The horses, all with thoroughbred blood, were the pride of the competing stations; proud heads bowed, glossy necks arched, tails swishing in nervous anticipation. This was a special day for them, too. They were giving every indication they were ready to race their hearts out. All in all, though it was hidden beneath lots of laughter, back-slapping and the deeply entrenched mateship of the bush, rivalry was as keen as English mustard.
The Jimboorie Cup had been sponsored in the early days of settlement by the pioneering Cunningham family, a pastoral dynasty whose origins, like most others in colonial Australia, lay in the British Isles. William Cunningham second son of an English upper middle class rural family arrived in Australia in the early 1800s, going on to make his fortune in the southern colonies rearing and selling thousands of 'pure' Merino sheep. It wasn't until the mid-1860s that a branch of the family moved from New South Wales into Queensland, squatting on a few hundred thousand acres of rich black plains country, gradually moving from tin shed to wooden shack then into the Outback castles they eventually began to erect for themselves as befitting their social stature and to remind them of 'Home'.
Carrie's own ancestors—Anglo-Irish—had arrived ten years later in the 1870s with sufficient money to take up a huge run and eventually build a fine house some twenty miles distance from Jimboorie House the reigning queen. In time the Cunninghams and the McNevins and the ones who came after became known as the 'sheep barons' making great fortunes off the backs of the Merinos. That was the boom time. It was wonderful while it lasted and it lasted for well over one hundred years. But as everyone knows for every boom there's a bust. The demand for Australian wool—the best in the world—gradually went into decline as man-made fibres emerged as strong competitors. The smart producers had swiftly switched to sheep meat production to keep afloat while still maintaining the country's fine wool genetics from the dual purpose Merino. So Australia was still riding on the sheep's back establishing itself as the world's premium exporter of lamb.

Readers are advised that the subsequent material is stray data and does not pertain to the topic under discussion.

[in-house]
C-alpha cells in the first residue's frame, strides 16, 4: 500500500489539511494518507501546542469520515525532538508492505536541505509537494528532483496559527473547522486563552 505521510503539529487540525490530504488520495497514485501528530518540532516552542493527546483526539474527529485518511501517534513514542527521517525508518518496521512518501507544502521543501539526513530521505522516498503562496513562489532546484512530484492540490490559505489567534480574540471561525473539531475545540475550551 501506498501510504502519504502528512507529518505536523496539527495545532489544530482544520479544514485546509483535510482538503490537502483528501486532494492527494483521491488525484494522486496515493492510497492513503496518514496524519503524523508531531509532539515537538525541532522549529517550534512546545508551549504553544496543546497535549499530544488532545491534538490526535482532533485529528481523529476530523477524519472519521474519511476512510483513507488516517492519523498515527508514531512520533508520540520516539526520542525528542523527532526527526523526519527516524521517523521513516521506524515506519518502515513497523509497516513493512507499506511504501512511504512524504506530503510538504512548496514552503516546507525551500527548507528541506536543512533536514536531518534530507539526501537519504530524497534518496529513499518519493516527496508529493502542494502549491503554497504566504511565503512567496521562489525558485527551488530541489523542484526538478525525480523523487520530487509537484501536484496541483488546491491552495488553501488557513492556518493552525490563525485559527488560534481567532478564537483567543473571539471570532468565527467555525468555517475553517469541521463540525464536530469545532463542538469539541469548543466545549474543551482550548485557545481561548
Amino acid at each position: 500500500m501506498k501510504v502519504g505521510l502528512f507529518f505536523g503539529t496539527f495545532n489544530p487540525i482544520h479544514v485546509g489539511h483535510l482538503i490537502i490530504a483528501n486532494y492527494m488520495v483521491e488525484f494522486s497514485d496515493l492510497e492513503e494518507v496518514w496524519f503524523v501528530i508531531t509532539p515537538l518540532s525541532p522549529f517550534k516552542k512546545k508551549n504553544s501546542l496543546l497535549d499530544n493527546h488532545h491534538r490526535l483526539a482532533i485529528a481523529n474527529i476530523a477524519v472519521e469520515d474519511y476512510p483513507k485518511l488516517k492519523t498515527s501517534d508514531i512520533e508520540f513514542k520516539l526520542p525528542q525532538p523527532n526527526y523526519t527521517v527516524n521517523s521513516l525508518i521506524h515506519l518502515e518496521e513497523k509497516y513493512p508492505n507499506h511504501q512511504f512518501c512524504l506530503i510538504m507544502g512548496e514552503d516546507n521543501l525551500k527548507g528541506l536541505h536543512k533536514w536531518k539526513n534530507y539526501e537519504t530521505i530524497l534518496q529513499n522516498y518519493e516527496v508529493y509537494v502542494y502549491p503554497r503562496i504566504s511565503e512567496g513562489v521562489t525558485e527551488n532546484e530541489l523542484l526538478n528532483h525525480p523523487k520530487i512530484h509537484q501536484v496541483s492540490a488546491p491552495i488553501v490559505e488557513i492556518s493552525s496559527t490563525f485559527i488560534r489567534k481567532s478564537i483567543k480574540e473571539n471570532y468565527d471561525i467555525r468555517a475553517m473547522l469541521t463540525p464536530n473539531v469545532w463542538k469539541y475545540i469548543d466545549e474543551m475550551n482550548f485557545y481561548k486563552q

The once splendid Jimboorie Station with its reputation for producing the finest wool, under the guardianship of the incredibly stubborn and short-sighted Angus Cunningham had continued to focus on a rapidly declining market while his neighbours had the good sense to turn quickly to diversification and sheep meat production thus optimising returns.
Today the Cup was run by a group of station owners, working extremely hard but still living the good life. Carrie's father, Bruce McNevin, Clerk of the Course, was one. Natasha Cunning-ham's father another. Brad Harper, a relative newcomer—twenty years—but a prominent station owner all the same, was the race commentator and had been for a number of years. One of the horses—it was Number 6—Lightning Boy was acting extra frisky, loping in circles, dancing on its black hooves, requiring its rider to keep a good grip on the reins.
"He's an absolute nothing, a nobody," Natasha Cunningham continued the contemptuous tirade against her cousin. She came alongside Carrie as she moved nearer the white rails. Flemington—home of the Melbourne Cup—had its famous borders of beautiful roses. Jimboorie's rails were hedged by thick banks of indestructible agapanthus waving their sunbursts of blue and white flowers.
"He certainly knows how to handle a horse," Carrie murmured dryly. "Why not? That's all he's ever been, a stockman. His father might have been one of us but his mother was just a common little slut. His father died early, probably from sheer boredom. He and his mother roamed Queensland towns like a couple of deadbeats, I believe. I doubt he's had much of an education. Mother's dead, too. Drink, drugs, probably both. The family never spoke one word to her. No one attended their wedding. Shotgun, Mother said."